Just over two months out from the midterms and The Boston Globe is already restlessly fixating on 2012. Yep, the headline on that front page story just to the left of those pretty gold bars this morning reads “A 25-state midterm swing for Romney.” Subhead: “Former governor positioned for ’12.”

Maybe it’s just that I was looking forward to a two-week post-midterms vacation, but it all feels like too much too soon, as if the Globe is hanging the mistletoe while we’re still dying the Easter eggs. And while decking the halls with tidbits on financing and pit stops, Sasha Issenberg’s story—a dishy and insidery thousand words ostensibly about Romney’s new two-month, twenty-five state tour—suggests we’re about to head into permanent political Christmas:

The two-month itinerary will launch a cycle of politicking for Republican midterm election candidates that will make Romney one of the nation’s most visible politicians in a year when he is not on the ballot.

Sigh.

The Romney story is not unexpected. He did kick off a tour, and that’s newsworthy, I suppose. And folks are always interested in a ballot. The next presidential election has been a hot topic since the 2008 primaries (remember the “this could set Hillary up for 2012” meme) and the Globe’s local boy is as much a GOP frontrunner as he was two years ago, perhaps even more so.

What is a little unexpected—and more than a little entertaining—is Issenberg’s approach. This is light-as-a-feather, Sunday magazine stuff, deliciously so. Rather than boring into Romney’s political positions, which are glossed over in a quick rudimentary graf, Issenberg delves in to what he says might be Romney’s most dramatic reinvention:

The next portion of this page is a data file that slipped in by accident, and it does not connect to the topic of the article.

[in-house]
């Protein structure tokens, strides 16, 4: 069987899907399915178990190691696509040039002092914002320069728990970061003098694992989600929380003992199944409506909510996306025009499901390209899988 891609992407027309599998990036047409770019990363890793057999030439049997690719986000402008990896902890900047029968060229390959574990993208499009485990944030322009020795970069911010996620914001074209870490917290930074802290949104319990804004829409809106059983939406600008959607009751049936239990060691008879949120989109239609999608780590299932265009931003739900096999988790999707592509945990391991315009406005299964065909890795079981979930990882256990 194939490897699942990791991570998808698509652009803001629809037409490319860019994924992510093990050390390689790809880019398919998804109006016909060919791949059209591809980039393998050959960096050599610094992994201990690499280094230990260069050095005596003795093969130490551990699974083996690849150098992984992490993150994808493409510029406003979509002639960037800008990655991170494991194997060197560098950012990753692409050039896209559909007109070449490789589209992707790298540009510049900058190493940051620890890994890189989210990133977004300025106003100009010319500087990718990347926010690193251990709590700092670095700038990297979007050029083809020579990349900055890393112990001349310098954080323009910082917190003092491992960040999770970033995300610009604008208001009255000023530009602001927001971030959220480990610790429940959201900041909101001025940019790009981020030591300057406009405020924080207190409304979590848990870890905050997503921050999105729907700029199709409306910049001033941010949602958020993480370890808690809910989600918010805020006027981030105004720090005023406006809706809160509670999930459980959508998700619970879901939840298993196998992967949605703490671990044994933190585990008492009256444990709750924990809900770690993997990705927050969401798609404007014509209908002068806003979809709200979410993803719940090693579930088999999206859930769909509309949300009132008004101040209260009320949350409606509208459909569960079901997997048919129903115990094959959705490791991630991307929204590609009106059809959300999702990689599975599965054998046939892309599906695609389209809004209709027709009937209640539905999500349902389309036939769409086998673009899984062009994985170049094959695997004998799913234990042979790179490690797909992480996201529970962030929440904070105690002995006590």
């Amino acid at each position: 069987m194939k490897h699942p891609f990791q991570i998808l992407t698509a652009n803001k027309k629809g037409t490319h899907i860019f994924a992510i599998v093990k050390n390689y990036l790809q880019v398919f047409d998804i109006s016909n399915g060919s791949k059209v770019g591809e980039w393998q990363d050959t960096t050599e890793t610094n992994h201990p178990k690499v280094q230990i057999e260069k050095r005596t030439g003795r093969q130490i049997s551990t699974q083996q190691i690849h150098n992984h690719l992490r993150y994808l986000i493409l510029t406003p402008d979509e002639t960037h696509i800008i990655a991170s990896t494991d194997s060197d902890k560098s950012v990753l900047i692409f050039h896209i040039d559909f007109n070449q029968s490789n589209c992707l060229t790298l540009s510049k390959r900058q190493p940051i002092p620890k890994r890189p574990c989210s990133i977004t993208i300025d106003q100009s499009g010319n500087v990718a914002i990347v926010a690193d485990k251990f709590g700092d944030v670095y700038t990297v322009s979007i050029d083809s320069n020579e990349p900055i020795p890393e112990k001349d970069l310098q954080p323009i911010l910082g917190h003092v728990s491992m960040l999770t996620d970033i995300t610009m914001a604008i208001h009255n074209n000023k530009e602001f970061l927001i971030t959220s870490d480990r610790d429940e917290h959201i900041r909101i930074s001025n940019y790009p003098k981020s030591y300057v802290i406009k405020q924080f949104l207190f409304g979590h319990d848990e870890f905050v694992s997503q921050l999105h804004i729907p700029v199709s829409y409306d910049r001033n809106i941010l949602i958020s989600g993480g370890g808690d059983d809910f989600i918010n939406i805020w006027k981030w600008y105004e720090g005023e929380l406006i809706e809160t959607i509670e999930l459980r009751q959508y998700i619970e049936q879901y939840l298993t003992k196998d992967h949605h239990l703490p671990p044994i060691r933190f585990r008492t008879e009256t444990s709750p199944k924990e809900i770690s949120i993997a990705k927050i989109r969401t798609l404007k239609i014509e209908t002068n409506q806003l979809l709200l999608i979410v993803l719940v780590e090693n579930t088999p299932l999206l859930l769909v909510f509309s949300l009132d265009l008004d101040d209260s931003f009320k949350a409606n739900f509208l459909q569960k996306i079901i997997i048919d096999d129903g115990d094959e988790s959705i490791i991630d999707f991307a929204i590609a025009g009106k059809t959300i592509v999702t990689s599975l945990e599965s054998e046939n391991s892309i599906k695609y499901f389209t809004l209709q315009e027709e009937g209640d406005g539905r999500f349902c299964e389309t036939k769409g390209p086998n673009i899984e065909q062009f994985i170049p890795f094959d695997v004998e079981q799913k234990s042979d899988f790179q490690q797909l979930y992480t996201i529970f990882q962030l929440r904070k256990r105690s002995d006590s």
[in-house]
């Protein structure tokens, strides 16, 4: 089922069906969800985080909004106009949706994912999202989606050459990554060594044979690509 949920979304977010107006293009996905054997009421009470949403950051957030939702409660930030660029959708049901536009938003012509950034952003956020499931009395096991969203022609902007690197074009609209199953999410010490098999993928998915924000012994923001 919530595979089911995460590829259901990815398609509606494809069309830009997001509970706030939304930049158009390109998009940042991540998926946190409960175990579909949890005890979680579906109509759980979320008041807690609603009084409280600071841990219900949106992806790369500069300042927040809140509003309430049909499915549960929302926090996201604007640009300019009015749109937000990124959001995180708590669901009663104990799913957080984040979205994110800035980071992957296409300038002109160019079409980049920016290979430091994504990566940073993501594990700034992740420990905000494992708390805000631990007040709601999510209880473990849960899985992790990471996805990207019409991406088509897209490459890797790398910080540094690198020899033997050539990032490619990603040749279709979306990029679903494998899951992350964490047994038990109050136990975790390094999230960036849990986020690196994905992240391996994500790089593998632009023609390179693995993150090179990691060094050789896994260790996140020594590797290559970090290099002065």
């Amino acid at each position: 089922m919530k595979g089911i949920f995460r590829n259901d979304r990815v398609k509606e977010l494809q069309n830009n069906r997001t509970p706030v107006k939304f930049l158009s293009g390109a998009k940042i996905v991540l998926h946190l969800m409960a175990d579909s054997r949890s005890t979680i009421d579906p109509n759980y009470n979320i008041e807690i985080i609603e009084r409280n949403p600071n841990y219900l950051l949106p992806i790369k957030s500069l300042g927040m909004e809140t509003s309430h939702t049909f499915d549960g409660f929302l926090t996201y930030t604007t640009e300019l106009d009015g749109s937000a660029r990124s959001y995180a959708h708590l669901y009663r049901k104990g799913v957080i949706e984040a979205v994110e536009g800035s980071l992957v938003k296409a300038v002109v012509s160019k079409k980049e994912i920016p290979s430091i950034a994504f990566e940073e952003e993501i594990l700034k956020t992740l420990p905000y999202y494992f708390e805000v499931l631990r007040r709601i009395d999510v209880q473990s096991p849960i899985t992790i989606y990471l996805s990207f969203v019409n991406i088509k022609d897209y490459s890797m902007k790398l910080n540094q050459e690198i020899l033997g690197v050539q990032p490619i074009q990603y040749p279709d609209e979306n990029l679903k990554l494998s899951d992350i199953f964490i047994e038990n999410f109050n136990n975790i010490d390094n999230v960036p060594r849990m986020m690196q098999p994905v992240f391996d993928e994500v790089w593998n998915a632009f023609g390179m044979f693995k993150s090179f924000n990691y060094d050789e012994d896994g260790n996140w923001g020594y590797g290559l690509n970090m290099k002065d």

Romney is seeking to come across as more easygoing and accessible than the formally dressed, perfectly coiffed, carefully rehearsed candidate of the last campaign.

After that grabber, it isn’t long before we’re into a kind of GQ-lite profile of a Matthew McConaughey-type.


New Hampshire is the place Romney’s advisers and allies say they see Mitt at rest: a wearer of jeans and driver of a black 2003 Chevy Silverado pickup truck. Some of them are hoping that Romney’s laid-back summer lifestyle will survive Labor Day and endure onto the campaign trail, helping to erase the impression many voters have had of a wealthy candidate almost animatronically focused on winning.

Swoon.

“That’s the Mitt Romney that I know and really enjoy — not the guy they say is too perfect, too stiff,’’ said Ron Kaufman, a longtime Romney adviser who visited him this summer. “The public image of a lot of these folks in office are often 100 degrees out of whack with reality.’’

I keep envisioning McConaughey bestie Lance Armstrong insisting, “Matthew’s more than just a set of abs, he’s a thinker, a reader, a philosopher; the public have got it completely wrong.”

And lest you should be left wondering what the square-jawed Chevy-driver wears on his book tour…

In early July, Romney marched in Wolfeboro’s Fourth of July parade in jeans and a checked shirt, his hair tousled, a combination that became something of a uniform on his spring book tour. A few days later, he invited national and local political reporters to his Wolfeboro home for an off-the-record barbecue.

And where does Massachusetts other laid-back jean-wearing hunk of a politician fit in all this?

Romney appears to favor the regular-guy New England iconography of Senator Scott Brown of Massachusetts, whom he hosted for dinner in Wolfeboro this summer (along with their wives).

…When asked if there was anything he could learn from Brown, Romney quipped, “Where to buy a good barn jacket — and I’ve got a truck.’’

Will voters see more of the vehicle? “Not without my being accused of copying Scott,’’ Romney said, with a laugh.

Oh, Mitt.

If Bostonians have to put up with this kind of thing for a year, you’d forgive them for dumping their subscriptions into the harbor.

Joel Meares is a former CJR assistant editor.